VAN DER PIJL, HOLMAN AND RAVIV: GERMAN CAPITAL
INTRODUCTION: TRANSNATIONAL CAPITALAND NATIONAL STATES
In this paper
we argue that German capital
has regained its historic po-sition in the global political economy along with restoring the Germanpre-eminence in Europe lost in the Second World War. One of the indica-tors of this pre-eminence is the unprecedented central position of Germanﬁrms in terms of interlocking directorates among the world’s largest cor-porations.European integration has greatly contributed to this development, butnot as a straightforward projection of German power and inﬂuence. It isour claim that the Federal Republic regained its sovereignty in large part by allowing France to ‘Europeanise’ successive aspects of West Germanresurgence–fromtheexpansionofsteel-makingcapacitytomonetarypri-macy, and from re-militarisation to
. With German reuniﬁcationin 1991, this process was consummated, and European integration lostits speciﬁc inner dynamic (just as it lost, as a result of the simultaneouscollapse of the Soviet Union, a key external driving force).The European Union (the new name for the European Communitiesagreed in the same year, 1991) remains ‘the central locus for continual, or-ganizedconsultationandbargainingamongthenationalgovernmentsand bureaucraciesofEurope’(Calleo,1976:20).Paradoxically,thenewlyreuni-ﬁed German state thus ﬁnds itself enmeshed in a dense web of Europeanregulation to which it signed up at successive stages of its political and/oreconomic recovery. In another paradox, however, German capital, alongvarious transmission belts, is able to determine the direction of EU policyto an extraordinary degree. Theseparadoxes dissolve once weaccept, as isourpremiseinthispaper,thatthecentralityofGermancorporationsinthetransnational network of interlocking directorates, combined with theirrelative prominence in the European Round Table of Industrialists andother networks, must be interpreted in the context of an agenda-settingpower of transnational capital which over-determines both EU and mem- ber state policy. Since the German network continues to link ‘the strategicaction of ﬁrms to enduring national systems of ownership and control’(Kogut and Walker, 2001: 320–1), we can still speak of ‘German capital’ inthe transnationalised context.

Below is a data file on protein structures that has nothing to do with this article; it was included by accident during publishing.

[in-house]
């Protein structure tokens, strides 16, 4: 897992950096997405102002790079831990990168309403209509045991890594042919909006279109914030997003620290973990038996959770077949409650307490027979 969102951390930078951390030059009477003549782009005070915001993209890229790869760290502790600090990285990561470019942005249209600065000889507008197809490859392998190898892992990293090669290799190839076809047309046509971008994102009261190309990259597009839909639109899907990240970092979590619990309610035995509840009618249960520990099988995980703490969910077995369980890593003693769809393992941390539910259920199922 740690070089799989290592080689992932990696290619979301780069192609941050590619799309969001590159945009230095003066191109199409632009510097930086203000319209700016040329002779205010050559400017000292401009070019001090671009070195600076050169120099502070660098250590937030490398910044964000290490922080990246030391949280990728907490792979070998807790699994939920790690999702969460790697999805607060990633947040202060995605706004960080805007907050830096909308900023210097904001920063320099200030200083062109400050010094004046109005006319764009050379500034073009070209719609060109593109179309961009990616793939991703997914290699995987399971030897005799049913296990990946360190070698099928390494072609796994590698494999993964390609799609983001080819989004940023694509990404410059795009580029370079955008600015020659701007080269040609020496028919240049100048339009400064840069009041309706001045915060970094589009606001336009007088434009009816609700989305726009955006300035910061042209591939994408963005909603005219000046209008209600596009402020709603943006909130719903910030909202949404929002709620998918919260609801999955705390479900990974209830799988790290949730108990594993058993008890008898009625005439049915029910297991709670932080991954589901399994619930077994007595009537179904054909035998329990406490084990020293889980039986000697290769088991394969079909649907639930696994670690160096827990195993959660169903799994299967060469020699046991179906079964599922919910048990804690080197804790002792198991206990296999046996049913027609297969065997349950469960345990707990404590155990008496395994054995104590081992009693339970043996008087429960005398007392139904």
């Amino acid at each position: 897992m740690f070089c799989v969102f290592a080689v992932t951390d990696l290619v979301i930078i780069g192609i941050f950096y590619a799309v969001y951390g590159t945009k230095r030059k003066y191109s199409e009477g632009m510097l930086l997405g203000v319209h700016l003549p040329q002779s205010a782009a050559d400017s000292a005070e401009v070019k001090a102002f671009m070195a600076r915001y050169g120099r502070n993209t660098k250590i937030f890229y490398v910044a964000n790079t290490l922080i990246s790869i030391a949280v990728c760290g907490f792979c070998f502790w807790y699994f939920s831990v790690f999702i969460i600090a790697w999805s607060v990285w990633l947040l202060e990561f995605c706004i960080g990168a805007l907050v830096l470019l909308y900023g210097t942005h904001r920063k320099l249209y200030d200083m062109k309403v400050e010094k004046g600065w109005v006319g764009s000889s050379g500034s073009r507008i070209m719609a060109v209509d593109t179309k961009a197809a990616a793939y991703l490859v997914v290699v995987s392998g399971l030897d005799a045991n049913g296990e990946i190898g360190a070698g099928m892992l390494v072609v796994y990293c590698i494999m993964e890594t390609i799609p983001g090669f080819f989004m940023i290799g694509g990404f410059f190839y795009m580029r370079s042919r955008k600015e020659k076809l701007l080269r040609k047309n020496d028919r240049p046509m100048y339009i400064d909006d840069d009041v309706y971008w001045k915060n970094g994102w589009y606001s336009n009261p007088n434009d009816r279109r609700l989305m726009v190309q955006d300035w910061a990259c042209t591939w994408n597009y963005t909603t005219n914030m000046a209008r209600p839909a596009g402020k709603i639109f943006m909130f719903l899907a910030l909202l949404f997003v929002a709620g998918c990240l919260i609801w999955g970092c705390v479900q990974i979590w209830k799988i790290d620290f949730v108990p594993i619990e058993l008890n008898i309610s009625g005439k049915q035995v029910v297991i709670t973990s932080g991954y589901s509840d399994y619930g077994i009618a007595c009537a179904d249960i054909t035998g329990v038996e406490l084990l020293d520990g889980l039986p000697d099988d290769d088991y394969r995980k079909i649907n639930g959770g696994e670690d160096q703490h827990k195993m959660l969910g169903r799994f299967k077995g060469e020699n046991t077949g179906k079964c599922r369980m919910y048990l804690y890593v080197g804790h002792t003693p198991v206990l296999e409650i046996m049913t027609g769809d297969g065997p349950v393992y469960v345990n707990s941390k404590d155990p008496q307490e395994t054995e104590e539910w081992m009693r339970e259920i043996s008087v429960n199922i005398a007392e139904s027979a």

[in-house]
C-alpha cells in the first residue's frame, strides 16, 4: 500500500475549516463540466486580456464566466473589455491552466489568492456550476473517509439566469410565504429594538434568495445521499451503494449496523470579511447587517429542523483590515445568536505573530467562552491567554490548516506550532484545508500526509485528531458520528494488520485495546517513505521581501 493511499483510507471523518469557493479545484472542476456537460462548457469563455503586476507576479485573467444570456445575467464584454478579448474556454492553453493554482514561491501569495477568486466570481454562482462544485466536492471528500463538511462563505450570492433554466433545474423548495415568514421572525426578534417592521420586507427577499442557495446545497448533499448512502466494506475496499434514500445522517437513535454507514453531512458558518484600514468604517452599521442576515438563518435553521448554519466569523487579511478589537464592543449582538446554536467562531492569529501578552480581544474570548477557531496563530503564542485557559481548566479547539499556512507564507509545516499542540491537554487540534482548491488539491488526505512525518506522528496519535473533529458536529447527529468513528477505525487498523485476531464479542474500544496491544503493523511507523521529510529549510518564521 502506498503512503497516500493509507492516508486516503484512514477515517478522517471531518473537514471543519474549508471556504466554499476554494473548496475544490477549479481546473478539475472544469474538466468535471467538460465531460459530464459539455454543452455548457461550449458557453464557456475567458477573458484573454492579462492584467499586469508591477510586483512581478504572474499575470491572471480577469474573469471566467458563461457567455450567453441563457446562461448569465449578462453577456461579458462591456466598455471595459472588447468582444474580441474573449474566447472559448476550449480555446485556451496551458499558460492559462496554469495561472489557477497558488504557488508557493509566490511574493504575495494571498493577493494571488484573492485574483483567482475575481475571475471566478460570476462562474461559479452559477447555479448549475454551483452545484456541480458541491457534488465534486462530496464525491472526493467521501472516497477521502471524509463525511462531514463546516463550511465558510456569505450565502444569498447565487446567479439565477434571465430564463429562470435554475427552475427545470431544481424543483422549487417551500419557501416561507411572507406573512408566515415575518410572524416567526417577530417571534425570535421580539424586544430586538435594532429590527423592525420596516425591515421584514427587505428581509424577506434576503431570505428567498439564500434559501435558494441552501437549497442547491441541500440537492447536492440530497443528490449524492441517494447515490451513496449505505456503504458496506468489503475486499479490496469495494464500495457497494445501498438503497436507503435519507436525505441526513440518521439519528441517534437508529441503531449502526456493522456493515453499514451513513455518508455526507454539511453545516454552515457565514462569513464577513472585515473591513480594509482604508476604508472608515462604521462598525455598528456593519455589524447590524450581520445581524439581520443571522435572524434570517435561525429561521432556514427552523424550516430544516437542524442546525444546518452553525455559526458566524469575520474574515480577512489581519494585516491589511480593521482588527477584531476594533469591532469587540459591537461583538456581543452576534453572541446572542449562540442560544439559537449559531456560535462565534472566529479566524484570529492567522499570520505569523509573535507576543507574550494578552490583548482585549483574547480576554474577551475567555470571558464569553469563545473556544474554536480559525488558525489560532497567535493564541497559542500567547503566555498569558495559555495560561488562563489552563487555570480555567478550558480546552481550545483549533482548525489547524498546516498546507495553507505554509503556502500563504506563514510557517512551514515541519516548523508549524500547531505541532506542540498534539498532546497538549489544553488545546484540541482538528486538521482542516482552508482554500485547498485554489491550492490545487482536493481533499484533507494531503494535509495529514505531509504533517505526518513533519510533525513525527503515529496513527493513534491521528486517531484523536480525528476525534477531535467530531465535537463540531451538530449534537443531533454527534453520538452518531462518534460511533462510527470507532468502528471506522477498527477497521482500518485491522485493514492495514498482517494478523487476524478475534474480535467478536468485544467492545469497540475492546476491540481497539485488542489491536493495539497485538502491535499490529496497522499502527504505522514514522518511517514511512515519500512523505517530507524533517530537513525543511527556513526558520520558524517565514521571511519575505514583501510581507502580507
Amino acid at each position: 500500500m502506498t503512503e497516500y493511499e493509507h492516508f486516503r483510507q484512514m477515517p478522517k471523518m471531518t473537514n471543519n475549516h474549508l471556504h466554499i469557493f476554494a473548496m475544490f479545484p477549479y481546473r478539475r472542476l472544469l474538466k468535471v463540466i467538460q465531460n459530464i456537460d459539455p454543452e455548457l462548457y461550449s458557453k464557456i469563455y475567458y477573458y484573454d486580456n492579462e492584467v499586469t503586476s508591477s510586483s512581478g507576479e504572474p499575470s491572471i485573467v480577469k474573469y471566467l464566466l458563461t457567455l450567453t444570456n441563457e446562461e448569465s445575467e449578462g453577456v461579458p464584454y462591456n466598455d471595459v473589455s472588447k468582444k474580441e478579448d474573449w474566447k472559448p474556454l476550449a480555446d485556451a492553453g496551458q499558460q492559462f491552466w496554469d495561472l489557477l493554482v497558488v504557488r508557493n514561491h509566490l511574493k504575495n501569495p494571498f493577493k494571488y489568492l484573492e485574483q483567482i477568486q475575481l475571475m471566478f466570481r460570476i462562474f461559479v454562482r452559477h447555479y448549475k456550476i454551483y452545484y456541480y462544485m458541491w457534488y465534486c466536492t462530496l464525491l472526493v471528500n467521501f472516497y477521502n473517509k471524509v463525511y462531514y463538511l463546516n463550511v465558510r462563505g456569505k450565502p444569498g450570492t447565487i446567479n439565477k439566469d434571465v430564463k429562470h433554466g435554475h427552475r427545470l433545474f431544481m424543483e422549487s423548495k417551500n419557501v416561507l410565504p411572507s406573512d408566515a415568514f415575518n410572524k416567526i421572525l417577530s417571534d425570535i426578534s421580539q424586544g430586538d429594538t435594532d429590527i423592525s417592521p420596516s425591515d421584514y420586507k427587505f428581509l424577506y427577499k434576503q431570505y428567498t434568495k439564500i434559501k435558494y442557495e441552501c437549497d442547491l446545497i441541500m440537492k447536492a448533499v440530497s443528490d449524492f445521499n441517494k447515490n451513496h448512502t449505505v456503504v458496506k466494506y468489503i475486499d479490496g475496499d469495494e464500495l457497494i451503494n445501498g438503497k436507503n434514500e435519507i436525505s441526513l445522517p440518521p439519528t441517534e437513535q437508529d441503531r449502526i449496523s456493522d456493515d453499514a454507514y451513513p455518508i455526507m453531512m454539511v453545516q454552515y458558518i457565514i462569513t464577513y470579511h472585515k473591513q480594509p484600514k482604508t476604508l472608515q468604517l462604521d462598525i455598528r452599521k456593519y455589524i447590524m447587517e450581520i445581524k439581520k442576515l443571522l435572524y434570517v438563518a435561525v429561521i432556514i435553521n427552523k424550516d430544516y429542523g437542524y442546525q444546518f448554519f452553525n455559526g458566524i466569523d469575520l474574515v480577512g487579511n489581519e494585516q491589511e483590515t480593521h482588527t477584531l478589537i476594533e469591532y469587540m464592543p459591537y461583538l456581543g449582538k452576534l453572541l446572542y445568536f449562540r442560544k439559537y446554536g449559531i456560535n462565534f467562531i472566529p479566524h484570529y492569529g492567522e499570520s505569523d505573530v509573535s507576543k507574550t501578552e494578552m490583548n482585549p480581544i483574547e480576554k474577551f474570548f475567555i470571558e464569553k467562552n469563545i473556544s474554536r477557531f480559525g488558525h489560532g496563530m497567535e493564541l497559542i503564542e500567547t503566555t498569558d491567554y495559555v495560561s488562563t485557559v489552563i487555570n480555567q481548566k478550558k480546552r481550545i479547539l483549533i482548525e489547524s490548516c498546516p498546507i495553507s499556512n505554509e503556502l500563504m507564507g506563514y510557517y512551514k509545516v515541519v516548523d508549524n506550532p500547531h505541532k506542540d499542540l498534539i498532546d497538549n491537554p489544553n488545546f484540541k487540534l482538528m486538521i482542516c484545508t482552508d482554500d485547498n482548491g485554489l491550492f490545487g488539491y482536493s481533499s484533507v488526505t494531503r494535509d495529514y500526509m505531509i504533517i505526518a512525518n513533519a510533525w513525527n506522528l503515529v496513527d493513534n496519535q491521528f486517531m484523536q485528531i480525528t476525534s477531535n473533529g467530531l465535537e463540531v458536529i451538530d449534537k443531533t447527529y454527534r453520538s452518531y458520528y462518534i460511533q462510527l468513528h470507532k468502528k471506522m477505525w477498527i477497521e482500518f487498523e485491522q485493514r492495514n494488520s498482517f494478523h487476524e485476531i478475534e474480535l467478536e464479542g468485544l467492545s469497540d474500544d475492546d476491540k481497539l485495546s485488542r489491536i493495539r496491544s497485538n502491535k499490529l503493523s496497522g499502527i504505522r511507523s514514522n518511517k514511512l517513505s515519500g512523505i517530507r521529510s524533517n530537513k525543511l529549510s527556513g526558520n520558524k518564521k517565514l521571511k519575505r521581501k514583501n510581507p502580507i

Transnational corporate power has been analysed in a variety of ways,and interlocking directorates are one instance by which this power can be documented empirically. It depends on one’s theoretical frameworkwhetheraparticularstructureoftheinterlocknetworkisthenseenashav-ing primarily economic, or also a wider socio-political signiﬁcance (Scott,1985; Nollert, 2005: 290–4). Thus, in an institutionalist political economy,director interlocks are interpreted as channels of communication and con-trol. They allow the informal governance by which ‘private actors ...385